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"As long as human rights are violated, there can be no foundation for peace. How can peace grow where speaking the truth is itself a crime?"

Tibetan Diaspora

October 6, 2008

The Statesman
October 4, 2008

"As refugees we have no good jobs, but with Indian citizenship we
could lose our Tibetan identity and culture," Dorje told me during a
function on a sunny September morning in New Delhi to mark the end of
over 100 days of protests to free Tibet. He was voicing the inner
struggles of second-generation Tibetan refugees born in India.

Dorje was among a few hundred Tibetan refugees who gathered in Jantar
Mantar, the 18th century observatory near Parliament Street whose
vicinity serves as New Delhi's designated protest corner. Tibetan
elders made speeches of exhortation, amid oil lamps, photographs of
the Dalai Lama and Mahatma Gandhi, the blue-orange-yellow Tibetan
flag and, more prominently, gory posters of maimed and tortured
Tibetan freedom fighters inside Tibet.

Once Dorje returns home from the work to free Tibet, he grips another
challenge of being a refugee in India ~ land of his birth and life ~
in a complexity common to second and third generations of the over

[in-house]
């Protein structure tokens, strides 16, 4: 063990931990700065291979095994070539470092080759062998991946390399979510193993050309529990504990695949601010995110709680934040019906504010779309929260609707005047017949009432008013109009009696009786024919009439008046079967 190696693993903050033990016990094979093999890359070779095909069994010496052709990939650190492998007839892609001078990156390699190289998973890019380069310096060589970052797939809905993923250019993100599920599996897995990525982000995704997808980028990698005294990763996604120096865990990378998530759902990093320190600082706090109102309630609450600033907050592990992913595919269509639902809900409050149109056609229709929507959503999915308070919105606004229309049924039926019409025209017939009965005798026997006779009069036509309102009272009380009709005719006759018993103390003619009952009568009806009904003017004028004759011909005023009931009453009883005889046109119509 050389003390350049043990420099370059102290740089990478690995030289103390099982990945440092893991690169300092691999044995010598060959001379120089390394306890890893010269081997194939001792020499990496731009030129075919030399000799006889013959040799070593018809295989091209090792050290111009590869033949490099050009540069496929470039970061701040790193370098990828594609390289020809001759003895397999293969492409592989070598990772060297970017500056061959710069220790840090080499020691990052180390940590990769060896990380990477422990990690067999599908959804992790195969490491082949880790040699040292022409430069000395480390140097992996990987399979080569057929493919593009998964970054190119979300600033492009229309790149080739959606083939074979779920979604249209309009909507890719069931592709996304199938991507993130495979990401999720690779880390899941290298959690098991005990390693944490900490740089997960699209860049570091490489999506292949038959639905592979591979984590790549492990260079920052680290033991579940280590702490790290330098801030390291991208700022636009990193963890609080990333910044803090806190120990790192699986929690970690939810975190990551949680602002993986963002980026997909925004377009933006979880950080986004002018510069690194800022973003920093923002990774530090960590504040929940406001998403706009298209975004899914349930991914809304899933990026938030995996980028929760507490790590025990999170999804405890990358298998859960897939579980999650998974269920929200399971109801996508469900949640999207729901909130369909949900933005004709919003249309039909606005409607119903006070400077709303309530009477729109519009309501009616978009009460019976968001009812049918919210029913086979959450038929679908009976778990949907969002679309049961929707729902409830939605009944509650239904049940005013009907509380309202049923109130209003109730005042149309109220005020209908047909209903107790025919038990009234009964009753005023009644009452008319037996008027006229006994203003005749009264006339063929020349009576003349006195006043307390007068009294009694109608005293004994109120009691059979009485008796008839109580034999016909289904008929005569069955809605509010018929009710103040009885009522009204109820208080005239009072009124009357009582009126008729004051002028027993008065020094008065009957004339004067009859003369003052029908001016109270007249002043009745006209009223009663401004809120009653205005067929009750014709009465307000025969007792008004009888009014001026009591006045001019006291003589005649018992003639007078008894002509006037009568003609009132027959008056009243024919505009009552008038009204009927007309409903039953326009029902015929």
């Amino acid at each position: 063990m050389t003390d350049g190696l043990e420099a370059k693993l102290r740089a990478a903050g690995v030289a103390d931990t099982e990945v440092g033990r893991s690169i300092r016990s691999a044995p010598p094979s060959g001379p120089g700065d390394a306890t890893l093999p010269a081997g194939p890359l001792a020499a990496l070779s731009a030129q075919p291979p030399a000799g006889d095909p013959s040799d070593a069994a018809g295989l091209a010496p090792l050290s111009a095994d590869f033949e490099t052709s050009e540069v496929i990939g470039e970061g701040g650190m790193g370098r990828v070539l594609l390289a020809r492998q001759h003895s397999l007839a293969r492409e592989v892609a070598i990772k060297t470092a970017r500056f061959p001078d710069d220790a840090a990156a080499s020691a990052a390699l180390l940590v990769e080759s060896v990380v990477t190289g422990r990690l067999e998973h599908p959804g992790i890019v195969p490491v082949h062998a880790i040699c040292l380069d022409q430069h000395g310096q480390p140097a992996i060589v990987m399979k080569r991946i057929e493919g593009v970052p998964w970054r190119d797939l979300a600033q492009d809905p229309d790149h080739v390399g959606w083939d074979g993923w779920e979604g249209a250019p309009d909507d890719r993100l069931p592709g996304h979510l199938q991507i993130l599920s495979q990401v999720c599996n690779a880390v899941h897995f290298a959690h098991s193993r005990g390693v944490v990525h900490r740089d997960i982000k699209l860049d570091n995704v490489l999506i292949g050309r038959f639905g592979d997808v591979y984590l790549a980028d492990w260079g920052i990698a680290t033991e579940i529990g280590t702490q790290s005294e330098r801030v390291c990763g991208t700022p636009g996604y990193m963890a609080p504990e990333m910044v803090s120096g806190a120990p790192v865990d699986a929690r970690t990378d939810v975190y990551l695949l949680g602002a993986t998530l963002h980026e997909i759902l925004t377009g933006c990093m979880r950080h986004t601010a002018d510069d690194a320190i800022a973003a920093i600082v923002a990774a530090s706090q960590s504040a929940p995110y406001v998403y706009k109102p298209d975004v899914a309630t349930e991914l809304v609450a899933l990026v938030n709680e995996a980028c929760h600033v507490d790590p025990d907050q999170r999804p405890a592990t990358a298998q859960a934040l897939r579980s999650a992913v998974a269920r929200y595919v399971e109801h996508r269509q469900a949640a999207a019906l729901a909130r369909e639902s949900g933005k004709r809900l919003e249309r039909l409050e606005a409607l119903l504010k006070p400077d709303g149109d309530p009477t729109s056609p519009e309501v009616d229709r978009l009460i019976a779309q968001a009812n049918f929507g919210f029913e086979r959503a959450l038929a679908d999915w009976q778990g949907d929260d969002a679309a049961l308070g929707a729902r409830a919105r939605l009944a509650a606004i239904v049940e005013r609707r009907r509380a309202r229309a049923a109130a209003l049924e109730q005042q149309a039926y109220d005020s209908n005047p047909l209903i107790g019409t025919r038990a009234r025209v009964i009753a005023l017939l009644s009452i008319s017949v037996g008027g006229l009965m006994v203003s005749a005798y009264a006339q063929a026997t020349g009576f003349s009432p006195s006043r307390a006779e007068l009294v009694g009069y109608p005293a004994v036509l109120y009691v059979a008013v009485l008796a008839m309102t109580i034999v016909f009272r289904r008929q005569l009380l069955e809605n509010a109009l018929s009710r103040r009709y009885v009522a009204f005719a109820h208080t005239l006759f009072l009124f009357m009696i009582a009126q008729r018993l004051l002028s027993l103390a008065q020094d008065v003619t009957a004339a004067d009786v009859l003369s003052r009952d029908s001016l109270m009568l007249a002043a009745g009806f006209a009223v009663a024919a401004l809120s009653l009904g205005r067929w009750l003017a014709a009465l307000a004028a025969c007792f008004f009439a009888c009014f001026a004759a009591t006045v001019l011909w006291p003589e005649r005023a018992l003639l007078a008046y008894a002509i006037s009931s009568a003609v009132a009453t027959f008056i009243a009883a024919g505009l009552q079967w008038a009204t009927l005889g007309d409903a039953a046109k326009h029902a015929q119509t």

600,000 Tibetan refugees in the country.

While Dorje speaks fluent Hindi, he prefers Tibetan food at home and
has ensured his son speaks Tibetan. "The Indian government does offer
us citizenship, but we have to ensure that the Tibetan culture lives
on," says Dorje. So he will not ask for an Indian passport that will
give him better-paying jobs and his family a life outside "refugee" status.

"We just have to keep up the struggle," says fellow Tibetan Karma,
who is one among the young volunteers serving deysee (a
special-occasion Tibetan dessert of buttered sweet rice with raisins)
to participants at the function, a few bystanders, street children
and neighbouring protestors espousing other causes. Policemen keeping
a watchful eye on proceedings don't seem to be recipients of the hospitality.

Like Dorje, Karma was born in India and has never set foot in Tibet.
They have no one they feel the need to contact in Tibet. Their
parents, who were born in Tibet, keep in touch with relatives and
friends in Tibet through telephone and the Internet, though Dorje
says communication lines with Tibet have been cut off since the start
of the Beijing Olympics.

For now, community elders are not worrying about existential problems
of second-generation Tibetans in India like Dorje and Karma. "Tibetan
people in India are fine, it's the people in Tibet we have to worry
about," says Acharya Yeshi Phuntsok, a middle-aged monk who is a
member of the Chitue, the 46-member Tibetan Parliament in Exile. But
Tibet's non-residential leaders may not for long ignore any
frustration of young Tibetans having to cope with the disparity in
their career outlook compared to fellow Indian college students.

Indian students can earn six-figure starting salaries, while Tibetan
students can get a business management degree but the refugee status
is automatic disqualification for a corporate job, according to